Devan Allen McGranahan, PhD
Assistant Professor of Range Science
Office: 201D Morrill Hall
I am drawn to rangeland ecosystems because they provide unique opportunities to apply ecological research to problems that affect how humans interact with land. I seek to contribute to the sustainable use and management of working landscapes, especially those relied upon for agriculture.
My research effort is primarily focused on fire and grazing ecology in grasslands. I am particularly interested in understanding factors that affect fire behavior and fire effects in fire-dependent ecosystems, including plant community composition, disturbance regimes, land-use, and environmental change.
I apply a variety of approaches, including sampling and modeling grassland fuelbeds and fire behavior, and multivariate analysis of ecological communities. I have experience in several biomes, including the North American tallgrass prairie and grassland/savanna ecosystems in Southern Africa.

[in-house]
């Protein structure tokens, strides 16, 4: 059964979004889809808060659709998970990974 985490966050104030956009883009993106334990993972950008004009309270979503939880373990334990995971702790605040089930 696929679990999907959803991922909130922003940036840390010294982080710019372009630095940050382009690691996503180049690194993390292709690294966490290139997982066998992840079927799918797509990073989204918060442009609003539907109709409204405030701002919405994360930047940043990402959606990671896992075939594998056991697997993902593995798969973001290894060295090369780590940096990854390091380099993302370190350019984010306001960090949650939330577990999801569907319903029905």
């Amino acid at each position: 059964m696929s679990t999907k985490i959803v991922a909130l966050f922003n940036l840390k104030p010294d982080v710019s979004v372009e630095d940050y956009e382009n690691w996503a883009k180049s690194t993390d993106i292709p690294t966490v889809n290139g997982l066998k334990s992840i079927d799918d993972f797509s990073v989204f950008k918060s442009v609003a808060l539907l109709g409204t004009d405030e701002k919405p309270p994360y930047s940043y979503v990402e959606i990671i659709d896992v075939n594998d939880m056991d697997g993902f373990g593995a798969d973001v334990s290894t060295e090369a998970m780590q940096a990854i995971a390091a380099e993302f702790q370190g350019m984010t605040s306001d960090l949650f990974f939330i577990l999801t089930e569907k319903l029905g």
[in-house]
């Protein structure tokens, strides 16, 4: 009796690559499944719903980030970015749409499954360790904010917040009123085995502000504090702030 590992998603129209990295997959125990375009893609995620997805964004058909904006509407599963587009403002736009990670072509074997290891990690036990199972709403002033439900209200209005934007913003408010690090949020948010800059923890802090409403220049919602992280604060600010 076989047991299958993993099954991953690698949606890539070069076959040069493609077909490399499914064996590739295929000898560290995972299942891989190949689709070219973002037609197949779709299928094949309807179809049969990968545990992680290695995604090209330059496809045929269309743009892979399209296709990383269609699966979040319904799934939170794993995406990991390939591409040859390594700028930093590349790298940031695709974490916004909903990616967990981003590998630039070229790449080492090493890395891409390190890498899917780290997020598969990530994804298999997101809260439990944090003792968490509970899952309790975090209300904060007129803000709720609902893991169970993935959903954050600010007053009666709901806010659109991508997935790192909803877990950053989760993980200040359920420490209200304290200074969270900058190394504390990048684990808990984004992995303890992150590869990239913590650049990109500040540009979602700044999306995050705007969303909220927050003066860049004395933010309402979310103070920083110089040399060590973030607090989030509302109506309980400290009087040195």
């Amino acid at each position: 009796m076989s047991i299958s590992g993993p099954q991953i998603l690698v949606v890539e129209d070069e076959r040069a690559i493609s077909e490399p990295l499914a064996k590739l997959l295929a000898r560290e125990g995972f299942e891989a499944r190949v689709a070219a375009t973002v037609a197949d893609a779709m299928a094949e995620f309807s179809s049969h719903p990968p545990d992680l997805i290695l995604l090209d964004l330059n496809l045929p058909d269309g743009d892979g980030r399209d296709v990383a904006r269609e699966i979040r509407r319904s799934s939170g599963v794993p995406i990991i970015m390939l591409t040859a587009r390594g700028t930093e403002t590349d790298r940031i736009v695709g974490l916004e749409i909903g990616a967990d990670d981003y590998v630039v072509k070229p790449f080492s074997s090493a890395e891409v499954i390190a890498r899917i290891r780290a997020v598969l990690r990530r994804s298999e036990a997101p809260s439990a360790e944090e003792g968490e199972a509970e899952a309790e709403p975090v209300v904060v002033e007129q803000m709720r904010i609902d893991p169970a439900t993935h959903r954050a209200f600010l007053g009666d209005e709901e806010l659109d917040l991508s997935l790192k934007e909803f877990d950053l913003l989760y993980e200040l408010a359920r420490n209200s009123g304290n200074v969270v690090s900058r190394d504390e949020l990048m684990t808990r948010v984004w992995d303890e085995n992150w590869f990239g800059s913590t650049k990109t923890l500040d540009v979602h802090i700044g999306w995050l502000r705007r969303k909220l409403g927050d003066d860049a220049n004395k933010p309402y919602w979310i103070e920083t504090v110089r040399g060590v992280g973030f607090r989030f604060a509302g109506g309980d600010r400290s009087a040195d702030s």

Background and education
Fulbright Scholar in Grassland Science at the University of KwaZulu-Natal, Pietermaritzburg, South Africa (July 2013 - March 2014).
Mellon Environmental Post-Doctoral Fellow, The University of the South, Sewanee, Tennessee (August 2011 - July 2013).
Iowa State University, Ames, Iowa (PhD: Ecology & Evolutionary Biology, 2011; MSc: Sustainable Agriculture & Animal Ecology, 2008).
Grinnell College, Grinnell, Iowa (BA in Biology, 2004)
Grew up on family farm in Clay County, Iowa.
McGranahan, DA and BN Poling. 2018. Trait-based responses of seven annual crops to elevated CO2 and water limitation. Renewable Agriculture & Food Systems in press
McGranahan, DA and KL Yurkonis. 2018. Variability in grass forage quality and quantity in response to elevated CO2 and water limitation. Grass & Forage Science in press; DOI 10.1111/gfs.12338
Hovick, TJ, DA McGranahan, RD Elmore, J Weir, SD Fuhlendorf. 2017. Pyric-carnivory: Raptor use of prescribed fires. Ecology & Evolution 7:9144–9150.
McGranahan, DA, FN Fernando, MLE Kirkwood. 2017. Reflections on a boom: Perceptions of energy development impacts in the Bakken oil patch inform environmental science & policy priorities. Science of the Total Environment 599-600:1993-2018.